Jane doesn’t like confrontation. Given the choice, she’d prefer to focus on what’s going well, the good things in life.

But when her husband, Leon, is brutally attacked in the driveway of their home, in front of their two young children, Jane has to face reality. As he lies in a coma, Jane must open her eyes to the problems in her life, and the secrets that have been kept from her, if she’s to find out who hurt her husband – and why.

Maybe it’s time to face up to it all. Who knows what you might find . . .

My Review

With thanks to the publisher for the copy received. Paula Daly is one of my favourite authors so I jumped at the chance to read her new book.
Jane is happily married to Leon, they have two young children and a good life. Leon is a successful author, something which Jane has always dreamed of but she has never been published. Their life changes when Leon is found badly injured on their driveway, moments after Jane left him to go back in their house.
Initially the novel focuses in Leon’s recovery and how different everybody behaves around him. His fascinating mother and sister seem to refuse to see a big change but Jane sees the more threatening side to him. Some of these scenes were intimidating, more so because it was so easy to see what could happen if she couldn’t calm him down. The only person he could interact with easily was their nephew.
Alongside the storyline of a family trying to rebuild their lives was the image of life inside the publishing industry. It shows success stories but also the envy and the pressure to write the next novel. Much of what is mentioned will be familiar to authors, publishers and keen readers who follow the book related news. One aspect of this was discussed in great detail after a book event a few years ago.
All of the novel takes place in Liverpool, a favourite city and there were a few scenes and observations on the characters that made me smile. They were welcome, much of the novel is unsettling with its loneliness, intimidation from Leon, the neighbours from Hell and at times an almost claustrophobic feeling.
It has been a few years since I read a novel by Paula and I’m looking forward to the next one. Just brilliant.

Open Your Eyes Blog Tour Poster

The Child by Fiona Barton – Review.

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About the Book

When a paragraph in an evening newspaper reveals a decades-old tragedy, most readers barely give it a glance. But for three strangers it’s impossible to ignore.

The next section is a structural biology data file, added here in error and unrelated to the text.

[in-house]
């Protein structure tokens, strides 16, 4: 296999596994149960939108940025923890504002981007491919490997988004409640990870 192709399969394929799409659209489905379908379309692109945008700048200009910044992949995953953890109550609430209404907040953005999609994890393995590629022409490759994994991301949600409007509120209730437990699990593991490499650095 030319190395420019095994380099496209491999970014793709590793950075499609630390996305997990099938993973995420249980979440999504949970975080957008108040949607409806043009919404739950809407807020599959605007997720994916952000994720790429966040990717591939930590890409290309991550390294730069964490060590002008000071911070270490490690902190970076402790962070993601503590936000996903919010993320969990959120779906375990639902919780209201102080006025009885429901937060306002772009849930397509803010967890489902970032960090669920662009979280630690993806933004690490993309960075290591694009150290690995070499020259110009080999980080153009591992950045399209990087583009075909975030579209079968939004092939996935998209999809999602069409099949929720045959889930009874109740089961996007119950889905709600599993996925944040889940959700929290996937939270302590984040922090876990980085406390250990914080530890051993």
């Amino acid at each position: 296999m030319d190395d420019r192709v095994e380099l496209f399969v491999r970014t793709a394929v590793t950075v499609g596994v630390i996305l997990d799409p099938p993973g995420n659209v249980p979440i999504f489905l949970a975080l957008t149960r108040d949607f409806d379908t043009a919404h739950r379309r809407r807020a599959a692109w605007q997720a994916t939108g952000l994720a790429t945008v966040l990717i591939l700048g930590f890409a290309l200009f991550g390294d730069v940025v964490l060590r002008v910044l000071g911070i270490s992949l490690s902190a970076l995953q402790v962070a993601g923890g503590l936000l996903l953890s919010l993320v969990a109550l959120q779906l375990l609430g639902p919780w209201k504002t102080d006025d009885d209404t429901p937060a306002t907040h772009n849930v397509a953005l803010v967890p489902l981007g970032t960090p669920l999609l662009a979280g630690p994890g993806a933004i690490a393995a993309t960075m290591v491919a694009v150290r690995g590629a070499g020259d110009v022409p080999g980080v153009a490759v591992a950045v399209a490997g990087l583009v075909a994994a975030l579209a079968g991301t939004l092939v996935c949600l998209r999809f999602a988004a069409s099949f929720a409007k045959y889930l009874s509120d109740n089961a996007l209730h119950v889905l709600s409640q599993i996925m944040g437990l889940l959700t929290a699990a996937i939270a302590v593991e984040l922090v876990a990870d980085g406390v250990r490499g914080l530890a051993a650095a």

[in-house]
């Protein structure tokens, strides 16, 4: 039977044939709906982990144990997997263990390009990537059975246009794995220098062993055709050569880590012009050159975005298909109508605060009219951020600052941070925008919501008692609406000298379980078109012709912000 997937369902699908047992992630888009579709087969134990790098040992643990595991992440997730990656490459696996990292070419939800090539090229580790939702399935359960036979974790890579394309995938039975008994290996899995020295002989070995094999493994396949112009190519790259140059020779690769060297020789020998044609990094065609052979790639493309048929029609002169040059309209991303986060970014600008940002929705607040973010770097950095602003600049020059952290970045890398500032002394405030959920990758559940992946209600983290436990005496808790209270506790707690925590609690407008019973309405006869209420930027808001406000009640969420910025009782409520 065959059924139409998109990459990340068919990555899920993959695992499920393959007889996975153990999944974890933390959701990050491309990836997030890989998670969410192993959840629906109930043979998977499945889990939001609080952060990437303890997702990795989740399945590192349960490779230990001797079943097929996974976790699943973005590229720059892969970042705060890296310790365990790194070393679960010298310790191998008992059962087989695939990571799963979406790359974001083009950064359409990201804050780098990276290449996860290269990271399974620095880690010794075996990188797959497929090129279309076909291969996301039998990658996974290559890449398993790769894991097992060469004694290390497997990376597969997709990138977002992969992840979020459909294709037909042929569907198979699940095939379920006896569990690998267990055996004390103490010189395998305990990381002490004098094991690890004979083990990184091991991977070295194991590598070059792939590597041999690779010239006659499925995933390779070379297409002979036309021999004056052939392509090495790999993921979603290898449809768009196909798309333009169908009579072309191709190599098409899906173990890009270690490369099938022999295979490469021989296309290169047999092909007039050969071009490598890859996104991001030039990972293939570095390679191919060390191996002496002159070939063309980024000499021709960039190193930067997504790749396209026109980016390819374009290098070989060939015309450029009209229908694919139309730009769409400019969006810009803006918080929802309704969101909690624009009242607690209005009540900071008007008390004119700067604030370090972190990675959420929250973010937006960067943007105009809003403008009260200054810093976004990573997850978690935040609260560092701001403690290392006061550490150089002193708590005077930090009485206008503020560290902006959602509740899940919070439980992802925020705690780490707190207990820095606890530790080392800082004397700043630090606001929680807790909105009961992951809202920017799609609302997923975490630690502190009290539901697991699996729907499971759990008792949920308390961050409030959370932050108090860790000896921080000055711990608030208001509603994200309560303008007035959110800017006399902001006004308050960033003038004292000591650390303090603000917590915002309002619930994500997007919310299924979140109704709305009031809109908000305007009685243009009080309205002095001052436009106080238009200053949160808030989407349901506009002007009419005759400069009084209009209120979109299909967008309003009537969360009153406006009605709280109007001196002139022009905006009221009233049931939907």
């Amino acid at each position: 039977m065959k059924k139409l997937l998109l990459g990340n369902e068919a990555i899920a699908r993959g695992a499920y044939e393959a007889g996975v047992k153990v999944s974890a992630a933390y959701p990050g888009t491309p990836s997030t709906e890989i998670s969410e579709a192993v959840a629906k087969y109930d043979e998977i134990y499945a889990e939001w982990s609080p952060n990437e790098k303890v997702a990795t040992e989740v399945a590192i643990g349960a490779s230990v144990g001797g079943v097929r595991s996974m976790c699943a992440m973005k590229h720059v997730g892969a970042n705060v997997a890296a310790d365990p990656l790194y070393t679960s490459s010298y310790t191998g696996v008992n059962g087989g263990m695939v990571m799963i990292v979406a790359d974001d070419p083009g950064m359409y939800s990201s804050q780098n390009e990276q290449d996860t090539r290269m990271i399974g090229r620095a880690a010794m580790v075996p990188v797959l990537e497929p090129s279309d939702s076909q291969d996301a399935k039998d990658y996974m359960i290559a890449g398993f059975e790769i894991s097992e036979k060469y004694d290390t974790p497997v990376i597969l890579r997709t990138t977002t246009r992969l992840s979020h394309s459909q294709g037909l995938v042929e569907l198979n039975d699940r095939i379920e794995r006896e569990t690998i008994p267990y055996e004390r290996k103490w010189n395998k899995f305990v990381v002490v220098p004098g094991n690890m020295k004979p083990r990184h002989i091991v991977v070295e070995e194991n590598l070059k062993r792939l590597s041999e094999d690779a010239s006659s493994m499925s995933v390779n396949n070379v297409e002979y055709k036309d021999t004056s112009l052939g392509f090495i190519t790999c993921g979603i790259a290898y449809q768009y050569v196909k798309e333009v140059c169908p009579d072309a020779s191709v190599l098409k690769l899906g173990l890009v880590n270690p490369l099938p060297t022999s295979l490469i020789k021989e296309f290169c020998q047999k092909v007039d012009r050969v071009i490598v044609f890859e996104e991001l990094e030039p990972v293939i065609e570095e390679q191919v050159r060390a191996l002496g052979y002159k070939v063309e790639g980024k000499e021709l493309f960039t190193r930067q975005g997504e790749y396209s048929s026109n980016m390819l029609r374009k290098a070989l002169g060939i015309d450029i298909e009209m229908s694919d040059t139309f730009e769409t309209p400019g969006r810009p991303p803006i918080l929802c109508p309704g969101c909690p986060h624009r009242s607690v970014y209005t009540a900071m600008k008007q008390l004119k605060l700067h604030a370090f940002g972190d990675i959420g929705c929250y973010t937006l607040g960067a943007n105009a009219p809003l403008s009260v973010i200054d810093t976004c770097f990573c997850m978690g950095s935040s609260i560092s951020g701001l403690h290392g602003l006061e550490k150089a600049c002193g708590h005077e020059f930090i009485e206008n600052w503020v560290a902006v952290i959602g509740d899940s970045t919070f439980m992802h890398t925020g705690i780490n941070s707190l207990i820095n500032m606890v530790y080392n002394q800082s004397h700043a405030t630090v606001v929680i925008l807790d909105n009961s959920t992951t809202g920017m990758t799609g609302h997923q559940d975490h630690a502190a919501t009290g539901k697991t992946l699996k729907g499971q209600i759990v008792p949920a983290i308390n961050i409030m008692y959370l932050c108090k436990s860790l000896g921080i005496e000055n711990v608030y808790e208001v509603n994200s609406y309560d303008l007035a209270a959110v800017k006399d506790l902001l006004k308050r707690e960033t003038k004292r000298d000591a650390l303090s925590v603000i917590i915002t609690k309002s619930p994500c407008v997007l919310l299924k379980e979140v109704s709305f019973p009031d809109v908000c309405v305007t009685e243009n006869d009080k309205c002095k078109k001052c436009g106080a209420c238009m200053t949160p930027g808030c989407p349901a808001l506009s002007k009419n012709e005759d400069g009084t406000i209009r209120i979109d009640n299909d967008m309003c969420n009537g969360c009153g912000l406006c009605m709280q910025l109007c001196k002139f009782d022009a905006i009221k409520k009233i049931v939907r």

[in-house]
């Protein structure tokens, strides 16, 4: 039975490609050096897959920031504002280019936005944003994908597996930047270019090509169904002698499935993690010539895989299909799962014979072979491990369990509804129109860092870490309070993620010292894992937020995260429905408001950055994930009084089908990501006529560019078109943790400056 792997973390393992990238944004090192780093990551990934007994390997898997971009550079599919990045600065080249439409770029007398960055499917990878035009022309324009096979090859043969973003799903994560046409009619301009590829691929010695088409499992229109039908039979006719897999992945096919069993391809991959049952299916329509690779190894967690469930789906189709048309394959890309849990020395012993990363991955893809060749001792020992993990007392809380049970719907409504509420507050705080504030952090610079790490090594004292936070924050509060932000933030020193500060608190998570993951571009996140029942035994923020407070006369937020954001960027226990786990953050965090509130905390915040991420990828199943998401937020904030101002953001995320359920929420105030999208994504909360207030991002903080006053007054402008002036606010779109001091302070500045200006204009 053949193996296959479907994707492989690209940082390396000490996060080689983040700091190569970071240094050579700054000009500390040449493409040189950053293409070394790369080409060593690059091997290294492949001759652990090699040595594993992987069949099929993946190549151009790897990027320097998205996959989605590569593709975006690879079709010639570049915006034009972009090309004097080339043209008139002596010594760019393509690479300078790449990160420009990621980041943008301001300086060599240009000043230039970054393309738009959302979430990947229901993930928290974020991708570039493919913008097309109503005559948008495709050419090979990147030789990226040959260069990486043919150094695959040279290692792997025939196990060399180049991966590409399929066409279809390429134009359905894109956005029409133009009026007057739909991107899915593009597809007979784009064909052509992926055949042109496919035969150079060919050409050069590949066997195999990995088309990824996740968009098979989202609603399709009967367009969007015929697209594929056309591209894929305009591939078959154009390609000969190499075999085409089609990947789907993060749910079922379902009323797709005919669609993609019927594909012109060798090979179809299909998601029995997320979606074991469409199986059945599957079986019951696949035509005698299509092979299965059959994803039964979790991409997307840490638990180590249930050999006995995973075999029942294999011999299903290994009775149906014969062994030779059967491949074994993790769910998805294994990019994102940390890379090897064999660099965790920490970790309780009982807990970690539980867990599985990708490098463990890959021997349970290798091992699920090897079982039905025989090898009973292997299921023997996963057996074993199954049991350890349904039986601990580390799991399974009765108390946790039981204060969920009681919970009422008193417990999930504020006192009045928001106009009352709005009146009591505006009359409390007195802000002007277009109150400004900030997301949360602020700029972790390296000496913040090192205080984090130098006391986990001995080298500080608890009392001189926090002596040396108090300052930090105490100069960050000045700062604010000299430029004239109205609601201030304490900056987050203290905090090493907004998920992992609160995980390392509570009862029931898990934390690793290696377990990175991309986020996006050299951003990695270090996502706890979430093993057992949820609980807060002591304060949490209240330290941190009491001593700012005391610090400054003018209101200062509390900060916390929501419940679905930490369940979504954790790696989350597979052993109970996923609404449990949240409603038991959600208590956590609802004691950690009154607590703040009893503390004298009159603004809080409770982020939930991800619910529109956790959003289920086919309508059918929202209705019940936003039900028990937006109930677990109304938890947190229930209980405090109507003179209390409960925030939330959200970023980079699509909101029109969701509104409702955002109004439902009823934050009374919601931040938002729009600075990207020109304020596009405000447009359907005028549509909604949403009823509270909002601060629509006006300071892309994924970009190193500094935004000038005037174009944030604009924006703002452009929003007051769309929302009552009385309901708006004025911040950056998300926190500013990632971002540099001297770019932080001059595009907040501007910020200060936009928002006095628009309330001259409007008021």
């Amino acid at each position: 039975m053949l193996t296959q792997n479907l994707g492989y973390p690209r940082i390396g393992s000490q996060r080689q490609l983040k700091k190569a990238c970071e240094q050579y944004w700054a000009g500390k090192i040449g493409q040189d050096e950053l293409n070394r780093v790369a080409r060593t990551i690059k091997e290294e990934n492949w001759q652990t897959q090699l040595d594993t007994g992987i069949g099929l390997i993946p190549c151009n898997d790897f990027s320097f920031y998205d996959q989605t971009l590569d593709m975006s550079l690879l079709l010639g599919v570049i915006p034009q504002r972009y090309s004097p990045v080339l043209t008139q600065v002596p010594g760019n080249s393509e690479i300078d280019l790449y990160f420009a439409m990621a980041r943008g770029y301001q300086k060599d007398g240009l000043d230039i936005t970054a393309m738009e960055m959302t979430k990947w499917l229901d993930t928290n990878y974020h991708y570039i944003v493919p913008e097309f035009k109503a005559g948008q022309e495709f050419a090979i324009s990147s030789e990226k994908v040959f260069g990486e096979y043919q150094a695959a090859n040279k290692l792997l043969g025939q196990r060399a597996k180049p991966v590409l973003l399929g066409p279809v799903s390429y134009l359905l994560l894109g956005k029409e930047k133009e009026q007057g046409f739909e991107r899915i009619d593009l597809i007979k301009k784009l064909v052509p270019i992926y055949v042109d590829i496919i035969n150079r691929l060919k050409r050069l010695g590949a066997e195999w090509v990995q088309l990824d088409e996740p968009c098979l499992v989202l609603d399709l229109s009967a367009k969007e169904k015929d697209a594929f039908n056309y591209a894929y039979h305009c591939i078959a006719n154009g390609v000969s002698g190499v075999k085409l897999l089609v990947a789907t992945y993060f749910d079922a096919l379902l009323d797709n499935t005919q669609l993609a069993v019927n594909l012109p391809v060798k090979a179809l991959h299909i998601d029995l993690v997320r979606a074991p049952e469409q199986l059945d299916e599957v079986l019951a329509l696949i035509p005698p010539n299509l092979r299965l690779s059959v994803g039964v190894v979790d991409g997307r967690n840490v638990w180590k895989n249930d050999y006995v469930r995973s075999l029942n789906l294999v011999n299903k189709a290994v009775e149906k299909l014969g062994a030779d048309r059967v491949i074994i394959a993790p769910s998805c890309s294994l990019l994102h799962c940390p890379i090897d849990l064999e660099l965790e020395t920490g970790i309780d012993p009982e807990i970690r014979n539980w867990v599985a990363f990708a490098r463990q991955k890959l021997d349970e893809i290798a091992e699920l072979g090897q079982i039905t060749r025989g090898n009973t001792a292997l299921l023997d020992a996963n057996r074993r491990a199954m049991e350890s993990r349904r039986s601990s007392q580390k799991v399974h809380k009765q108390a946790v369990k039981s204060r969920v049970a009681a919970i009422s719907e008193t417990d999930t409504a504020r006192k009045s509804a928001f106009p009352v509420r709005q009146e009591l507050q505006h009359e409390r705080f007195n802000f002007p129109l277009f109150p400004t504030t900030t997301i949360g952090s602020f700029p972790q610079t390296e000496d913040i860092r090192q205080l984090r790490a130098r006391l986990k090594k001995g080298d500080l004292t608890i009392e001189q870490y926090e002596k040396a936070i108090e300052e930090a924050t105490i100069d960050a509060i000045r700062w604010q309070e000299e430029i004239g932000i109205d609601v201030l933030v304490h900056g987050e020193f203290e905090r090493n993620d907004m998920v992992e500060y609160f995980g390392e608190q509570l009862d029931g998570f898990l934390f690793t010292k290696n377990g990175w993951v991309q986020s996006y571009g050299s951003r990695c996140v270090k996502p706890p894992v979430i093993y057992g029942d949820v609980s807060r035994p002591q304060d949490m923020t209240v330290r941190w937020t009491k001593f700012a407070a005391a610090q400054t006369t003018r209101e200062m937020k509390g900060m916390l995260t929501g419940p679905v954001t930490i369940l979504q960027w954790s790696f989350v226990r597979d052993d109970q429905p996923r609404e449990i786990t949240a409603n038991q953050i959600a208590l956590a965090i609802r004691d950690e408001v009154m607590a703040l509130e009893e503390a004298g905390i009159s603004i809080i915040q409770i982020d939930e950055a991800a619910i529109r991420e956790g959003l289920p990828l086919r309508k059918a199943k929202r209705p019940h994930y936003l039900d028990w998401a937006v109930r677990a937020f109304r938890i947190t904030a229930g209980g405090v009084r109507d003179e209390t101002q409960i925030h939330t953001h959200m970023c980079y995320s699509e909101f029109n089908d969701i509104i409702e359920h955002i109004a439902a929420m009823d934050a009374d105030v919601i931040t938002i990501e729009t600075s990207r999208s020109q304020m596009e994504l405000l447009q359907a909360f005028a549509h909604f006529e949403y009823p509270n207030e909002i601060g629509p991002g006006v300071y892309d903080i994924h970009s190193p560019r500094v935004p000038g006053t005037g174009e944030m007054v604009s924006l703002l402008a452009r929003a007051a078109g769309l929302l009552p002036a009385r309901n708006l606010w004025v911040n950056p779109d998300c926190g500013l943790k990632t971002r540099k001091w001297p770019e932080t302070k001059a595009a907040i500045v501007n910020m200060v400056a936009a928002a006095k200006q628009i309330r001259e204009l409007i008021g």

For one woman, it’s a reminder of the worst thing that ever happened to her.

For another, it reveals the dangerous possibility that her darkest secret is about to be discovered.

And for the third, a journalist, it’s the first clue in a hunt to uncover the truth.

The Child’s story will be told.

My Review

Sometimes it pays to persevere with a novel. At first, I struggled with The Child, I couldn’t form an attachment to any of the narrators, even though the tale did intrigue me. But suddenly it grabbed me and I was hooked.
Kate, who is the journalist who featured in the authors previous book The Widow, is back and keen to get a story to attach to the child’s bones that were found on a building site. Along with a photographer and a trainee she starts to delve. The changing methods of journalism were demonstrated well, how online 24-hour news has had a significant impact on printed news and the affect that it has had on jobs.
The narrative switches between four narrators. One of them was Kate who I liked a lot more in this novel, she came across as much more compassionate and less of a newshound. Out of the other three, one was utterly repulsive. Cruel, selfish and bitter just about begins to cover it. I won’t reveal their name but will leave you to make your own mind up.
My favourite character was Joe, the trainee. I hadn’t expected him to be so trustworthy and keen to help and he was quite refreshing with his ability to charm those around him. I hope that both Kate and Joe will appear in future novels together.
It’s a different type of crime novel, it focuses more on how the media approach an investigation rather than the police and once I put aside my feelings towards journalism I enjoyed it.
With thanks to the publisher for the copy received

This Family Of Things by Alison Jameson – Review.

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About the Book

On his way back up from the yard Bird had seen something white and round – a girl who had curled herself into a ball. Lifting her was like retrieving a ball of newspaper from out of the grass or an empty crisp bag that someone had flung over the ditch. She seemed to lack the bones and meat and muscle of real people. She felt as if she was filled with feathers.

On the day Midge Connors comes hurtling into Bird Keegan’s life, she flings open his small, quiet world. He and his two sisters, Olive and Margaret, have lived in the same isolated community all their lives, each one more alone than the others can know.

Taking in damaged, sharp-edged Midge, Bird invites the scorn of his neighbours and siblings. And as they slowly mend each other, family bonds – and the tie of the land – begin to weigh down on their tentative relationship. Can it survive the misunderstandings, contempt and violence of others?

A poignant and powerful study of the emotional lives of three siblings and the girl who breaks through their solitude.

My Review

This Family Of Things is a novel that focuses mainly on two families in a small town in Ireland. Midge comes from an abusive family, all her brothers and sisters have left home and are not in touch. Bird, Margaret and Olive are siblings who run a farm nearby. When Bird finds Midge late at night all their lives change.
I haven’t read much Irish fiction but the books that I have read I have enjoyed. I like the humour and the approach to life that you never seem to see in novels set elsewhere. I found though, that I didn’t get into this immediately. I think this was mainly because I was only reading a bit at a time. Once I could read it in bigger chunks I enjoyed it a lot more.
All the characters were different, even Bird and his sisters had little in common. All coped with their various problems in different ways and none could be judged with how they chose to live their lives. I did struggle though with the way I felt about Midge until the second half of the novel.
Set in Ireland and Oregon, I preferred the Irish setting. The way the villagers communicated with each other was magical, if not always likeable. A combination of compassion, ridicule, denial, fear and sarcasm that all felt natural.
A different type of novel from my usual crime fiction but it was a welcome one. Recommended.
With thanks to the publisher for the copy received.